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There’s one thing Marvel won’t do and that’s decapitate one of its characters in front of entire audiences. One character in Guardians was originally supposed to meet this fate, but that’s when James Gunn and his team realized that just might not be the right move.
Wouldn’t you know, comic book pioneer Stan “The Man” Lee proves to be at the head of that charge for comic-book diversity, exploring a project that will open up his massive influence to a huge portion of the global community.
When you consider the high level of attention paid to continuity that exists in modern comic book movie franchises, the ubiquitous presence of Marvel co-founder Stan Lee produces an interesting puzzle. It’s weird enough that the Marvel Cinematic Universe has presented him as a World War II general, “Larry King,” a poison-soda drinker, a Xandarian Ladies' Man, and more - but it’s even more bizarre when you factor in his appearances in other franchises.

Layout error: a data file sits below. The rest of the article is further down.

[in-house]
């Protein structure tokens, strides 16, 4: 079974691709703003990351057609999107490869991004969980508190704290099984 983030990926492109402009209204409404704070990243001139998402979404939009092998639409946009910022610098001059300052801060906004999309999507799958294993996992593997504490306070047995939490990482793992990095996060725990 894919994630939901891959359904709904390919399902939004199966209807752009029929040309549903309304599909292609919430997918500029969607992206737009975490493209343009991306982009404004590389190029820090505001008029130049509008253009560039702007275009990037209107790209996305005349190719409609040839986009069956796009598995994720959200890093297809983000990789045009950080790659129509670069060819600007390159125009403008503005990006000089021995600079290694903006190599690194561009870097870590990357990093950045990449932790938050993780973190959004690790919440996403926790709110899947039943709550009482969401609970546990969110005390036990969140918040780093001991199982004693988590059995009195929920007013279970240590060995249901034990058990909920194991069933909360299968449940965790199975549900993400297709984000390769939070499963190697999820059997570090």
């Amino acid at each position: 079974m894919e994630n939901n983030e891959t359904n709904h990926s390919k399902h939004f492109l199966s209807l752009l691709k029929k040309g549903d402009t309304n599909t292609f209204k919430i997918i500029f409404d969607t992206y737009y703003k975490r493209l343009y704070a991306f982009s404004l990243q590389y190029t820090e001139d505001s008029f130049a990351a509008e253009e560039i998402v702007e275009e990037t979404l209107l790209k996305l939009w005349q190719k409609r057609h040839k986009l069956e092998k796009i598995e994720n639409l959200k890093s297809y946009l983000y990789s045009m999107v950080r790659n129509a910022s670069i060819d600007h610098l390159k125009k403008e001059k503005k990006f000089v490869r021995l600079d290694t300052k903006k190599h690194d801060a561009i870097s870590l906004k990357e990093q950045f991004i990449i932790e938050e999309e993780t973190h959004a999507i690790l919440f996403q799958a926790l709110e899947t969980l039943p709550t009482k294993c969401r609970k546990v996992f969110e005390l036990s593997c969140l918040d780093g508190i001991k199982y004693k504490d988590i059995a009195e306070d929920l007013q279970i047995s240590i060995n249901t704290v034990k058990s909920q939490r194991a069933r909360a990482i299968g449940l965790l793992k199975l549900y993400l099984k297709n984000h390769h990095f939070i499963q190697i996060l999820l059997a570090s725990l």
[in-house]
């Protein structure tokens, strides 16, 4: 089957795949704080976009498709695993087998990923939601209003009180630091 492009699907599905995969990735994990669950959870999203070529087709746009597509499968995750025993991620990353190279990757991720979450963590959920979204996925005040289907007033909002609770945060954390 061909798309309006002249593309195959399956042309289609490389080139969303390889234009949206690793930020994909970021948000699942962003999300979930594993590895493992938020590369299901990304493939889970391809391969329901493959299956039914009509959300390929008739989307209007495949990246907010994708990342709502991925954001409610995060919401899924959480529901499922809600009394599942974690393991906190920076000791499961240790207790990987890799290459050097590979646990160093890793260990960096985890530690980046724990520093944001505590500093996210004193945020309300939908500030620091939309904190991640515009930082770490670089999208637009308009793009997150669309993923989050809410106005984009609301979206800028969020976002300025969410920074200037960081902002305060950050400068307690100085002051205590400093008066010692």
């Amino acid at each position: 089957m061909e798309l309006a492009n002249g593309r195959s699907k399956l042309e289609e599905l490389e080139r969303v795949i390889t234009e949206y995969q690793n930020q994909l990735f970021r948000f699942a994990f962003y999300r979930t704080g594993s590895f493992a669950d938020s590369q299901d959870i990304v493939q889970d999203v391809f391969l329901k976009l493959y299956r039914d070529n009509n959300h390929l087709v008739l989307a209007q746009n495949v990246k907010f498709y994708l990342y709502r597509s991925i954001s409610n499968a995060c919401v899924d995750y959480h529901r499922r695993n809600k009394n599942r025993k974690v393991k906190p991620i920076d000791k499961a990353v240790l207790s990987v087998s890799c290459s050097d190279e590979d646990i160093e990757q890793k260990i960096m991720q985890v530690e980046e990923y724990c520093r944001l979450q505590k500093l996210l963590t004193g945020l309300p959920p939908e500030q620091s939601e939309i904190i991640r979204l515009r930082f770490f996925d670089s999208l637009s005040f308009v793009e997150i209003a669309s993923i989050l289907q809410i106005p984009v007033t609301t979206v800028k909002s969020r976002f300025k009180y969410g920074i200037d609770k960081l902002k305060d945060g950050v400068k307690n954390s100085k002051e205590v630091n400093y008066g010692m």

Stan Lee has finally revealed which of his Marvel cameos is his favorite. But those of you who were hoping that they could revel in the clip over and over again after learning of his decision will be rudely disappointed because it hasn’t even hit cinemas yet!
Earlier this week, we found out Guardians Of The Galaxy director James Gunn originally wanted Stan Lee’s standard cameo to involve a pretty hilarious middle finger.
Out of all of the stuff that made it into Guardians Of The Galaxy, there was still one cameo that pushed the boundaries of Disney's better judgement. If you want to know what was too much for a film that included a line about “pelvic sorcery,” then you'll definitely want to see this.
We have been hearing that the menacing Ultron will have to travel to Black Panther’s home land of Wakanda to pick up valuable resources in Joss Whedon’s sequel. But it’s unclear if an actor will have been cast to play the hero T’Challa in a Marvel movie for this potential cameo.